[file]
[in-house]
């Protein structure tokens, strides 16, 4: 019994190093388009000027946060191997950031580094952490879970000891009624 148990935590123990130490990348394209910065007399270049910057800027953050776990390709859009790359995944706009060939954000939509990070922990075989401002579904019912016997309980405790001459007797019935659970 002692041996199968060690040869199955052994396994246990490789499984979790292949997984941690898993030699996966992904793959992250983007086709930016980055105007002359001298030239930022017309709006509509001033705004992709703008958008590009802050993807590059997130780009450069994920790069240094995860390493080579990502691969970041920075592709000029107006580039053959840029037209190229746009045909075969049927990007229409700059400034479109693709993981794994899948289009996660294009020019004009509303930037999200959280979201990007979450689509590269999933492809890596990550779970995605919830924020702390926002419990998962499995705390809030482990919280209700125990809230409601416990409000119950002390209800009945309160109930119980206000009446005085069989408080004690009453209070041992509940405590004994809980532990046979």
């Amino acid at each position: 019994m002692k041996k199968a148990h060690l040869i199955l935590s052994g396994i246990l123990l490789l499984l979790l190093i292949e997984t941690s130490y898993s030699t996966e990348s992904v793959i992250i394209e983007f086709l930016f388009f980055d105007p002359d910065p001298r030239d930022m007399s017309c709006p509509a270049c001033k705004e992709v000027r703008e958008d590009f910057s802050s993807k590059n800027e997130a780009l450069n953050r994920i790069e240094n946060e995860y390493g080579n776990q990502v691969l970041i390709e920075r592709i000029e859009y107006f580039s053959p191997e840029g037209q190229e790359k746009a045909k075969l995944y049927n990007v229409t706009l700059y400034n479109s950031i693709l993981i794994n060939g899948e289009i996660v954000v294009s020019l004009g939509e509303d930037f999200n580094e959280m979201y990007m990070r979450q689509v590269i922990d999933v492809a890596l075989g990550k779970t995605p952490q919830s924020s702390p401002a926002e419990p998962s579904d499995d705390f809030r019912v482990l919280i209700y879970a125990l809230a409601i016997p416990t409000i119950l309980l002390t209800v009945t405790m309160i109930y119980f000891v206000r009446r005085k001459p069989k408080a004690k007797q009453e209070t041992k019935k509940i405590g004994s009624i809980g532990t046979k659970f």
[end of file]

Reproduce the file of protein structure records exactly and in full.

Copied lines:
[in-house]
């Protein structure tokens, strides 16, 4: 019994190093388009000027946060191997950031580094952490879970000891009624 148990935590123990130490990348394209910065007399270049910057800027953050776990390709859009790359995944706009060939954000939509990070922990075989401002579904019912016997309980405790001459007797019935659970 002692041996199968060690040869199955052994396994246990490789499984979790292949997984941690898993030699996966992904793959992250983007086709930016980055105007002359001298030239930022017309709006509509001033705004992709703008958008590009802050993807590059997130780009450069994920790069240094995860390493080579990502691969970041920075592709000029107006580039053959840029037209190229746009045909075969049927990007229409700059400034479109693709993981794994899948289009996660294009020019004009509303930037999200959280979201990007979450689509590269999933492809890596990550779970995605919830924020702390926002419990998962499995705390809030482990919280209700125990809230409601416990409000119950002390209800009945309160109930119980206000009446005085069989408080004690009453209070041992509940405590004994809980532990046979």
């Amino acid at each position: 019994m002692k041996k199968a148990h060690l040869i199955l935590s052994g396994i246990l123990l490789l499984l979790l190093i292949e997984t941690s130490y898993s030699t996966e990348s992904v793959i992250i394209e983007f086709l930016f388009f980055d105007p002359d910065p001298r030239d930022m007399s017309c709006p509509a270049c001033k705004e992709v000027r703008e958008d590009f910057s802050s993807k590059n800027e997130a780009l450069n953050r994920i790069e240094n946060e995860y390493g080579n776990q990502v691969l970041i390709e920075r592709i000029e859009y107006f580039s053959p191997e840029g037209q190229e790359k746009a045909k075969l995944y049927n990007v229409t706009l700059y400034n479109s950031i693709l993981i794994n060939g899948e289009i996660v954000v294009s020019l004009g939509e509303d930037f999200n580094e959280m979201y990007m990070r979450q689509v590269i922990d999933v492809a890596l075989g990550k779970t995605p952490q919830s924020s702390p401002a926002e419990p998962s579904d499995d705390f809030r019912v482990l919280i209700y879970a125990l809230a409601i016997p416990t409000i119950l309980l002390t209800v009945t405790m309160i109930y119980f000891v206000r009446r005085k001459p069989k408080a004690k007797q009453e209070t041992k019935k509940i405590g004994s009624i809980g532990t046979k659970f």